Over the holidays I met “Paul” a man who recently retired as a professor from a prestigious university in Tennessee.
He was in town to meet some relatives who are friends of mine. When he learned what I do professionally, he asked me some general questions about how survivors deal with their trauma.
After a while, he shared with me that he had been molested by his music teacher when he was a young boy. The music teacher had “groomed him” prior to the assaults in some typical ways. He made friends with Paul’s parents, he fed Paul his favorite foods before the music lessons began and told Paul how “special” he was to him- and that he “loved” him, but asked him to keep their secret from everyone, including his parents.
Then the abuse began- slowly at first, by exposing Paul to pornography in magazines. As the abuser got aroused, he began to masturbate himself and then forced Paul to fondle him too “as an act of love.” He also made sexually suggestive remarks and exposed his genitals to Paul. Eventually he forced Paul to have oral and anal sex with him.
As is all too common, Paul felt powerless as his abuser continued to exert power and control over him. Since his parents really liked the teacher, Paul was afraid to tell them anything except he wanted to stop music- which he was very good at. His parents told him he couldn’t quit music- that must stick with it for the remainder of the year.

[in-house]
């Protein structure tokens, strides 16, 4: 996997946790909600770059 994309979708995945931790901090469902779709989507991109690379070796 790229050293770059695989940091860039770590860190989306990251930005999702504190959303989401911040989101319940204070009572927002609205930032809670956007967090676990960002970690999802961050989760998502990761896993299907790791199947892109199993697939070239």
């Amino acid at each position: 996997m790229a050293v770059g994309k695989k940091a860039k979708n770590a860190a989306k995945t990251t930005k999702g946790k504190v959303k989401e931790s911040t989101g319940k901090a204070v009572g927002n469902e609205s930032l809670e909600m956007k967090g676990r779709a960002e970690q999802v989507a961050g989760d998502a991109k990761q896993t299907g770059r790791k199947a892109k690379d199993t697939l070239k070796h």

Young children are taught to respect and look up to adults, so it is hard for them to understand that sometimes adults do wrong things. Paul said he blamed himself - even thinking he must be gay. The trauma of the abuse made Paul feel guilty and worthless, and undeserving of love.
Paul shared that he began to engage in risky behaviors in his early teens- promiscuous sex, drinking heavily and driving recklessly. He continually had difficulty with relationships and had been married twice- both ending in divorce due to his addictive behaviors. He became a workaholic which brought him job recognition and satisfaction, but he also became a sex addict- having cheated repeatedly on both wives who he said he loved, but he “couldn’t seem to stop myself” Paul had two grown children, a son and daughter. He said he was “overly protective” of them.
Their mother felt he always went overboard keeping their son and daughter from being alone with other adults. He kept his abuse a secret from his parents and both wives because he felt it would make him feel less masculine and that they might blame him.
After his retirement, Paul said he finally found the courage to seek help dealing with his “demons.” He found a female therapist who specializes in sexual trauma who has diagnosed him with PTSD (Post Traumatic Stress Disorder). Now, after nearly a year in therapy, Paul says he can finally see how the trauma of his abuse negatively affected his and his family’s lives.
This weekend, Paul emailed me that he had written a letter to his abuser (who is now a very old man) telling him what that abuse did to him and how much it hurt. Paul said he doesn’t expect the abuser to respond, or to even “get it” as far as the pain he inflicted on Paul, but he said that it felt wonderful to get his anger out and finally tell the abuser what he wanted to tell him so many years ago.